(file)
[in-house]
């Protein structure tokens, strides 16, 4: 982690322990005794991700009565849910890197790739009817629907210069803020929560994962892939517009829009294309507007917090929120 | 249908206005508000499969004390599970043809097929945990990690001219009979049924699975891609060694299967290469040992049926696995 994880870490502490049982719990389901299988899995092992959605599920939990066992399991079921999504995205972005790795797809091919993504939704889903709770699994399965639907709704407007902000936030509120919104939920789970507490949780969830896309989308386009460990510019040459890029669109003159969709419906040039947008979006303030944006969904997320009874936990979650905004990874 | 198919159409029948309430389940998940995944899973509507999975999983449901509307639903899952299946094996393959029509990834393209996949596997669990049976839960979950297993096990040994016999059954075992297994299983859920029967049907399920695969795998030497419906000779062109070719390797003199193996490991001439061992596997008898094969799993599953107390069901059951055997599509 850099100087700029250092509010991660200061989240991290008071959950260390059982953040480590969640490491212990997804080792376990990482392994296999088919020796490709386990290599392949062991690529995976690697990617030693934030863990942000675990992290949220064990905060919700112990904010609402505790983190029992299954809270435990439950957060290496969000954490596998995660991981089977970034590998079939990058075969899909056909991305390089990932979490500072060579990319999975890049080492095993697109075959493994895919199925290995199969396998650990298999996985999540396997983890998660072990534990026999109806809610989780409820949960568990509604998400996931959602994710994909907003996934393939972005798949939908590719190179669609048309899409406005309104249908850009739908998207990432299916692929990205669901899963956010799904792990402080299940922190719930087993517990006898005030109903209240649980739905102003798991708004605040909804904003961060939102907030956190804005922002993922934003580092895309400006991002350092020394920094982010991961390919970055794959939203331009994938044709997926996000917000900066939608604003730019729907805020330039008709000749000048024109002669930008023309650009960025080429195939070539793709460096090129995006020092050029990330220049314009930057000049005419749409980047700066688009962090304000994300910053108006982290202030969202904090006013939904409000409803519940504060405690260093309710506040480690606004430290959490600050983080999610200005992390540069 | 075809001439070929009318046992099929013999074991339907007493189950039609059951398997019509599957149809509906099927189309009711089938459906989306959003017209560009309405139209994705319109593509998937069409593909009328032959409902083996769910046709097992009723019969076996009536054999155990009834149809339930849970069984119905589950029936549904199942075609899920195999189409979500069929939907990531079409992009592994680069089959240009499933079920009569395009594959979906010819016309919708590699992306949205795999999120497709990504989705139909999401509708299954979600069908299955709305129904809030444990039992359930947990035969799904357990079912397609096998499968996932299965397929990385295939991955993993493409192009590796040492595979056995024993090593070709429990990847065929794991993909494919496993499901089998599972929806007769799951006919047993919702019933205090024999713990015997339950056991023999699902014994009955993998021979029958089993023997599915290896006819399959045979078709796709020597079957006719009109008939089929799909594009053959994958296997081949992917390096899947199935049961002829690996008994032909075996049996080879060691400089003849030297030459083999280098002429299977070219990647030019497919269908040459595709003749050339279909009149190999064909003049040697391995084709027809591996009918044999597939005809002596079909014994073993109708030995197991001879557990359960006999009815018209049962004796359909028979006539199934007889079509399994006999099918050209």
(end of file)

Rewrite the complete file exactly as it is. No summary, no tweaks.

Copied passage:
[in-house]
């Protein structure tokens, strides 16, 4: 982690322990005794991700009565849910890197790739009817629907210069803020929560994962892939517009829009294309507007917090929120 | 249908206005508000499969004390599970043809097929945990990690001219009979049924699975891609060694299967290469040992049926696995 994880870490502490049982719990389901299988899995092992959605599920939990066992399991079921999504995205972005790795797809091919993504939704889903709770699994399965639907709704407007902000936030509120919104939920789970507490949780969830896309989308386009460990510019040459890029669109003159969709419906040039947008979006303030944006969904997320009874936990979650905004990874 | 198919159409029948309430389940998940995944899973509507999975999983449901509307639903899952299946094996393959029509990834393209996949596997669990049976839960979950297993096990040994016999059954075992297994299983859920029967049907399920695969795998030497419906000779062109070719390797003199193996490991001439061992596997008898094969799993599953107390069901059951055997599509 850099100087700029250092509010991660200061989240991290008071959950260390059982953040480590969640490491212990997804080792376990990482392994296999088919020796490709386990290599392949062991690529995976690697990617030693934030863990942000675990992290949220064990905060919700112990904010609402505790983190029992299954809270435990439950957060290496969000954490596998995660991981089977970034590998079939990058075969899909056909991305390089990932979490500072060579990319999975890049080492095993697109075959493994895919199925290995199969396998650990298999996985999540396997983890998660072990534990026999109806809610989780409820949960568990509604998400996931959602994710994909907003996934393939972005798949939908590719190179669609048309899409406005309104249908850009739908998207990432299916692929990205669901899963956010799904792990402080299940922190719930087993517990006898005030109903209240649980739905102003798991708004605040909804904003961060939102907030956190804005922002993922934003580092895309400006991002350092020394920094982010991961390919970055794959939203331009994938044709997926996000917000900066939608604003730019729907805020330039008709000749000048024109002669930008023309650009960025080429195939070539793709460096090129995006020092050029990330220049314009930057000049005419749409980047700066688009962090304000994300910053108006982290202030969202904090006013939904409000409803519940504060405690260093309710506040480690606004430290959490600050983080999610200005992390540069 | 075809001439070929009318046992099929013999074991339907007493189950039609059951398997019509599957149809509906099927189309009711089938459906989306959003017209560009309405139209994705319109593509998937069409593909009328032959409902083996769910046709097992009723019969076996009536054999155990009834149809339930849970069984119905589950029936549904199942075609899920195999189409979500069929939907990531079409992009592994680069089959240009499933079920009569395009594959979906010819016309919708590699992306949205795999999120497709990504989705139909999401509708299954979600069908299955709305129904809030444990039992359930947990035969799904357990079912397609096998499968996932299965397929990385295939991955993993493409192009590796040492595979056995024993090593070709429990990847065929794991993909494919496993499901089998599972929806007769799951006919047993919702019933205090024999713990015997339950056991023999699902014994009955993998021979029958089993023997599915290896006819399959045979078709796709020597079957006719009109008939089929799909594009053959994958296997081949992917390096899947199935049961002829690996008994032909075996049996080879060691400089003849030297030459083999280098002429299977070219990647030019497919269908040459595709003749050339279909009149190999064909003049040697391995084709027809591996009918044999597939005809002596079909014994073993109708030995197991001879557990359960006999009815018209049962004796359909028979006539199934007889079509399994006999099918050209």